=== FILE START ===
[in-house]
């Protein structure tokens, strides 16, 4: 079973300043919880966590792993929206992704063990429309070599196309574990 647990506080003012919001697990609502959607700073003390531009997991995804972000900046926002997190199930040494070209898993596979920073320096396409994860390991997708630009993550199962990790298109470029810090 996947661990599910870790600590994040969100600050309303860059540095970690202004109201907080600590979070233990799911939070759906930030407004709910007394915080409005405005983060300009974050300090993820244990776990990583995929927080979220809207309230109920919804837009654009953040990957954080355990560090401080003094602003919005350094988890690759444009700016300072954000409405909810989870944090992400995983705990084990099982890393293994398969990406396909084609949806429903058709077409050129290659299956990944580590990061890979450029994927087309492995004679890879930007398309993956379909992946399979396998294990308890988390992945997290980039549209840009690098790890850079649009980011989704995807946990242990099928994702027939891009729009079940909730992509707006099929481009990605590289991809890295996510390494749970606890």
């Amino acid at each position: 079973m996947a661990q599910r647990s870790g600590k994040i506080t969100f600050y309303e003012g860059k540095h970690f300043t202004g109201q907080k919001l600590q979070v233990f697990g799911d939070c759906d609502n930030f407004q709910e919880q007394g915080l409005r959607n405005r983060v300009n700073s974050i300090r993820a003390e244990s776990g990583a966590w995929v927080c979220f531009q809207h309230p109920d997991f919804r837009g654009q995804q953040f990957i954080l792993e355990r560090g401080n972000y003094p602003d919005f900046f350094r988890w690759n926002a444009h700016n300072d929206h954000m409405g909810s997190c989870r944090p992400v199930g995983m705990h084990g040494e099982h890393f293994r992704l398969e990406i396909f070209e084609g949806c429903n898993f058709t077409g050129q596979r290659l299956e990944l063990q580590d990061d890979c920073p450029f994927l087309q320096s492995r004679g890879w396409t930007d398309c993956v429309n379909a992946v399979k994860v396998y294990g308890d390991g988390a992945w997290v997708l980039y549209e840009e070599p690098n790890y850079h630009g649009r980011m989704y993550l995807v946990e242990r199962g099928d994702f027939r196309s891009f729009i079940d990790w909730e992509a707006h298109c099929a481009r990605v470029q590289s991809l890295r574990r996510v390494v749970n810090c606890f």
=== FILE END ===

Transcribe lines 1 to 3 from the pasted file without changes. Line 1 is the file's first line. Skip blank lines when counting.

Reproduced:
[in-house]
């Protein structure tokens, strides 16, 4: 079973300043919880966590792993929206992704063990429309070599196309574990 647990506080003012919001697990609502959607700073003390531009997991995804972000900046926002997190199930040494070209898993596979920073320096396409994860390991997708630009993550199962990790298109470029810090 996947661990599910870790600590994040969100600050309303860059540095970690202004109201907080600590979070233990799911939070759906930030407004709910007394915080409005405005983060300009974050300090993820244990776990990583995929927080979220809207309230109920919804837009654009953040990957954080355990560090401080003094602003919005350094988890690759444009700016300072954000409405909810989870944090992400995983705990084990099982890393293994398969990406396909084609949806429903058709077409050129290659299956990944580590990061890979450029994927087309492995004679890879930007398309993956379909992946399979396998294990308890988390992945997290980039549209840009690098790890850079649009980011989704995807946990242990099928994702027939891009729009079940909730992509707006099929481009990605590289991809890295996510390494749970606890």
């Amino acid at each position: 079973m996947a661990q599910r647990s870790g600590k994040i506080t969100f600050y309303e003012g860059k540095h970690f300043t202004g109201q907080k919001l600590q979070v233990f697990g799911d939070c759906d609502n930030f407004q709910e919880q007394g915080l409005r959607n405005r983060v300009n700073s974050i300090r993820a003390e244990s776990g990583a966590w995929v927080c979220f531009q809207h309230p109920d997991f919804r837009g654009q995804q953040f990957i954080l792993e355990r560090g401080n972000y003094p602003d919005f900046f350094r988890w690759n926002a444009h700016n300072d929206h954000m409405g909810s997190c989870r944090p992400v199930g995983m705990h084990g040494e099982h890393f293994r992704l398969e990406i396909f070209e084609g949806c429903n898993f058709t077409g050129q596979r290659l299956e990944l063990q580590d990061d890979c920073p450029f994927l087309q320096s492995r004679g890879w396409t930007d398309c993956v429309n379909a992946v399979k994860v396998y294990g308890d390991g988390a992945w997290v997708l980039y549209e840009e070599p690098n790890y850079h630009g649009r980011m989704y993550l995807v946990e242990r199962g099928d994702f027939r196309s891009f729009i079940d990790w909730e992509a707006h298109c099929a481009r990605v470029q590289s991809l890295r574990r996510v390494v749970n810090c606890f």